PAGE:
- The Washington Times - Friday, October 5, 2007

The name Jesse James most likely conjures images of Wild West shootouts, robberies and dark dealings, but “The Assassination of Jesse James by the Coward Robert Ford” (based on Ron Hansen’s eponymous 1983 book) isn’t so much an action flick as a delicately rendered character study.

Writer-director Andrew Dominik’s cinematic portrait of the great American outlaw shows what James’ final paranoid months might’ve been like and just how an upstart nobody named Robert Ford became part of his trusted entourage, only to gun him down in his own home. It’s a slow and sauntering exploration of fame and infamy, idols and aspirations.

The year is 1881, and Jesse (Brad Pitt, also one of the producers) is 34. He’s still running heists with his older brother, Frank (Sam Shepard), yet he’s becoming increasingly mistrustful of those in his gang, who he suspects may double-cross him in exchange for the bounty on his head.

There are those who still flat-out worship the legendary outlaw, however — like 19-year-old Robert Ford (Casey Affleck), the kid brother of James gang member Charley Ford (Sam Rockwell).

“Bob” is desperate to become Jesse James’ right-hand man, and he’s got a shoe box filled with memorabilia and clippings to prove his devotion. There’s something off about him, though. His speech is erratic, his eyes shifty and his face forever twitching. Should this man not get the acceptance he craves, one senses, terrible things may happen.

Gradually, Bob Ford earns his way into James’ inner circle, but soon realizes that life with the legend doesn’t match the glorious dime-store novel version;James has an unpredictable violent streak and an almost God-like power over his men, able to summon and discard them at will.

Ford eventually takes one too many of James’ actions personally and, like a spurned lover, decides to sell out his idol. His chance to bring down the fastest gun in the West arrives when James, short on men, conscripts the Ford brothers for another robbery.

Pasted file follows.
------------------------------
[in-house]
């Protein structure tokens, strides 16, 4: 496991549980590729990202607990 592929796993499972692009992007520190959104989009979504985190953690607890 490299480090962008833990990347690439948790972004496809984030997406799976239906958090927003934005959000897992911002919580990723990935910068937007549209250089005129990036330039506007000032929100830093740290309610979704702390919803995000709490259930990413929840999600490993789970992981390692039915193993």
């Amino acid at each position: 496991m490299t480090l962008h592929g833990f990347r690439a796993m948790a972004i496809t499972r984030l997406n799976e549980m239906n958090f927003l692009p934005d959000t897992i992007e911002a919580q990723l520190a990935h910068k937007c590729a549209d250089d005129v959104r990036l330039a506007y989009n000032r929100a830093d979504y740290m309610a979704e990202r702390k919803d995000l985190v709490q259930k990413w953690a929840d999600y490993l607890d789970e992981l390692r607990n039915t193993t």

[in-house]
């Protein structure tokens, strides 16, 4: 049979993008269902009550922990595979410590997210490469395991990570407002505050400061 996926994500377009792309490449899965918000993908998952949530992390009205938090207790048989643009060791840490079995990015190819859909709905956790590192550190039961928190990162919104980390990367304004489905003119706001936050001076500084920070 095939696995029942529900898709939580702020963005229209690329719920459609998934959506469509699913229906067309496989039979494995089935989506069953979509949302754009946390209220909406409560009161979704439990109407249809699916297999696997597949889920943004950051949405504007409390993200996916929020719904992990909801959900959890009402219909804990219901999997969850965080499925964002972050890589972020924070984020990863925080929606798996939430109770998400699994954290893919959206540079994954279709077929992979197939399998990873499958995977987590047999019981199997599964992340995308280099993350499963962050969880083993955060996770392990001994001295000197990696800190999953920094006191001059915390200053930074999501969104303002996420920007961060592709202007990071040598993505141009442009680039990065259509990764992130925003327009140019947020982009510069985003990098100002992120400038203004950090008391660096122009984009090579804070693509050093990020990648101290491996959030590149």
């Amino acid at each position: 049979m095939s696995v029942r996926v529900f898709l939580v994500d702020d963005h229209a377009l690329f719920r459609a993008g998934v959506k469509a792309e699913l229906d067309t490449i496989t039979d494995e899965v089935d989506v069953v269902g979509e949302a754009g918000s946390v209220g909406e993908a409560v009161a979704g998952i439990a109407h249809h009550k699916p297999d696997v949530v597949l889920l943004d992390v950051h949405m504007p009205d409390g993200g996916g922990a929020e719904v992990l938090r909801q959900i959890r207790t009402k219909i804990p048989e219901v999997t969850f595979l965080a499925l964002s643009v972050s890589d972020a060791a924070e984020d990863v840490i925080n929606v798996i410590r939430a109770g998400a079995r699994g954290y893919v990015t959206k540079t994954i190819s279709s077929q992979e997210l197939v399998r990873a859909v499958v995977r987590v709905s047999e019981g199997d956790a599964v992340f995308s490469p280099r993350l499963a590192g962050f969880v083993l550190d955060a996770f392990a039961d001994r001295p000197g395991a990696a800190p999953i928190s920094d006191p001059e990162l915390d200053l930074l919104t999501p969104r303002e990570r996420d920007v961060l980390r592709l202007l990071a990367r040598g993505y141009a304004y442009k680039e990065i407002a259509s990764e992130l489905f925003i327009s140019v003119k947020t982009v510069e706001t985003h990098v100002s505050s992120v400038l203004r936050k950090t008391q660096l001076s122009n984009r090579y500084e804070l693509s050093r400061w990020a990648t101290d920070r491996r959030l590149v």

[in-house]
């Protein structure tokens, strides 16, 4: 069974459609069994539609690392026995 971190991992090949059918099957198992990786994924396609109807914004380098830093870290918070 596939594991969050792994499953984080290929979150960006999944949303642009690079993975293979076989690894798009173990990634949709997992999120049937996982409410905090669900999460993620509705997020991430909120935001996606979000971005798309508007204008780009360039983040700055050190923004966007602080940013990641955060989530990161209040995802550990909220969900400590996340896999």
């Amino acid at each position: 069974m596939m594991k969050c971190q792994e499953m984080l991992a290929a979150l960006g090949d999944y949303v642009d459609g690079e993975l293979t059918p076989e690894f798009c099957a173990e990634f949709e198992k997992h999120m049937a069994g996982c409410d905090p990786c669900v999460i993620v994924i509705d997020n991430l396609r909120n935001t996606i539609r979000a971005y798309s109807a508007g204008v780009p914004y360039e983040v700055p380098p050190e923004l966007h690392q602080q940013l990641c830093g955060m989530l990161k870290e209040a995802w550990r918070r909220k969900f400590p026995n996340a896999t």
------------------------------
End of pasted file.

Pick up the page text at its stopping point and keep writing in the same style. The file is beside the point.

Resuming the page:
As the days before the caper tick by, tensions mount, and everyone’s eyes begin to betray fear and suspicion. It becomes clear that someone will not survive. In a bizarre unfolding of events, that someone is Jesse James, who inexplicably (suicidally, perhaps) lets his guard down, giving Bob Ford the perfect shot.

Moviegoers will have to reach their own conclusions about why Ford pulled the trigger (and why James allowed himself to be so vulnerable at that moment) based on the facts presented here, but it clearly seems to be some combination of jealousy, hurt, self-defense and the all-powerful quest for fame (which, by the way, backfired, with Ford going down in history as a “coward”).

The film makes excellent use of lyrical third-party voice-over, fuzzy-edged shots that have a storybook quality, and glimpses through old-fashioned, uneven panes of glass.

All of these underscore questions within the film about perspective. Whose eyes are we looking through? Can we (and the characters) really make out an accurate picture of what’s transpiring? Does legend sometimes cloud the truth?

The actors are excellent, particularly Mr. Affleck, with all his tics and expressive facials, and Mr. Pitt, who immediately reminds us that he’s not just Mr. Angelina Jolie, international celebrity, but a tremendous talent capable of morphing into something else entirely.

Here, he becomes a tightly wound bundle of dynamite loosely encased in a calm, contemplative wrapping — dangerous and surprising.

A strong supporting cast makes the proceedings all the more pleasurable, including Paul Schneider as slimy womanizer Dick Liddil and Mary-Louise Parker as Mrs. Jesse James.

For those who enjoy the literary tone and the lengthy musing on what makes a legend, this film is likely to stand out as one of the best of the season so far.

*** 1/2

TITLE: “The Assassination of Jesse James by the Coward Robert Ford”

RATING: R (strong violence and brief sexual references)

CREDITS: Written and directed by Andrew Dominik. Based on the book by Ron Hansen.

RUNNING TIME: 160 minutes

WEB SITE: https://jessejamesmovie.warnerbros.com/


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